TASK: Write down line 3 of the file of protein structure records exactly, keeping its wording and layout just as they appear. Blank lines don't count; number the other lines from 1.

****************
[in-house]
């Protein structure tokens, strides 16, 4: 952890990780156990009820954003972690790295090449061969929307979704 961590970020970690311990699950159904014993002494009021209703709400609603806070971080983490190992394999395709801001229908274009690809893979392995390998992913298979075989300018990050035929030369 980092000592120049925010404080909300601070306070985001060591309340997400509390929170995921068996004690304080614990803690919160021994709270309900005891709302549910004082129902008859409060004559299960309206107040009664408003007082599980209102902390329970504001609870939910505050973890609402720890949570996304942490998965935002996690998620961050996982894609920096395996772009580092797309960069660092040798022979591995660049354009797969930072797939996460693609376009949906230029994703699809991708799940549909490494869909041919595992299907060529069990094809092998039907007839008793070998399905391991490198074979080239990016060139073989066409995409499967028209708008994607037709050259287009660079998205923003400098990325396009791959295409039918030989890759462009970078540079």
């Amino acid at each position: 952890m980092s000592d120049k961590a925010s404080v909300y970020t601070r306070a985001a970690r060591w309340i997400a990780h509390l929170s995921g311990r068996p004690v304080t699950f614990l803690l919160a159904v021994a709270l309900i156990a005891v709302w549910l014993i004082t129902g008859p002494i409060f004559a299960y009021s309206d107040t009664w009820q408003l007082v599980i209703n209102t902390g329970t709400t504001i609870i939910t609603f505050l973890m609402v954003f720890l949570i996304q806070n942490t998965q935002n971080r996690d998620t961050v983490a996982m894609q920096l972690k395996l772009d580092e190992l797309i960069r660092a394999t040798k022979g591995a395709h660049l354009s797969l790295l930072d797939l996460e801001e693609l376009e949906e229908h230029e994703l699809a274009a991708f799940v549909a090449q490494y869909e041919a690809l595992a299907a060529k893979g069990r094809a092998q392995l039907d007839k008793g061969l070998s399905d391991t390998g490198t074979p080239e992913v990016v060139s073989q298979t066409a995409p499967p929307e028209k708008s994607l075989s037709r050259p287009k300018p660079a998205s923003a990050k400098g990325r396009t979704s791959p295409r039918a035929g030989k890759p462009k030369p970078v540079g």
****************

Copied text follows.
């Amino acid at each position: 952890m980092s000592d120049k961590a925010s404080v909300y970020t601070r306070a985001a970690r060591w309340i997400a990780h509390l929170s995921g311990r068996p004690v304080t699950f614990l803690l919160a159904v021994a709270l309900i156990a005891v709302w549910l014993i004082t129902g008859p002494i409060f004559a299960y009021s309206d107040t009664w009820q408003l007082v599980i209703n209102t902390g329970t709400t504001i609870i939910t609603f505050l973890m609402v954003f720890l949570i996304q806070n942490t998965q935002n971080r996690d998620t961050v983490a996982m894609q920096l972690k395996l772009d580092e190992l797309i960069r660092a394999t040798k022979g591995a395709h660049l354009s797969l790295l930072d797939l996460e801001e693609l376009e949906e229908h230029e994703l699809a274009a991708f799940v549909a090449q490494y869909e041919a690809l595992a299907a060529k893979g069990r094809a092998q392995l039907d007839k008793g061969l070998s399905d391991t390998g490198t074979p080239e992913v990016v060139s073989q298979t066409a995409p499967p929307e028209k708008s994607l075989s037709r050259p287009k300018p660079a998205s923003a990050k400098g990325r396009t979704s791959p295409r039918a035929g030989k890759p462009k030369p970078v540079g």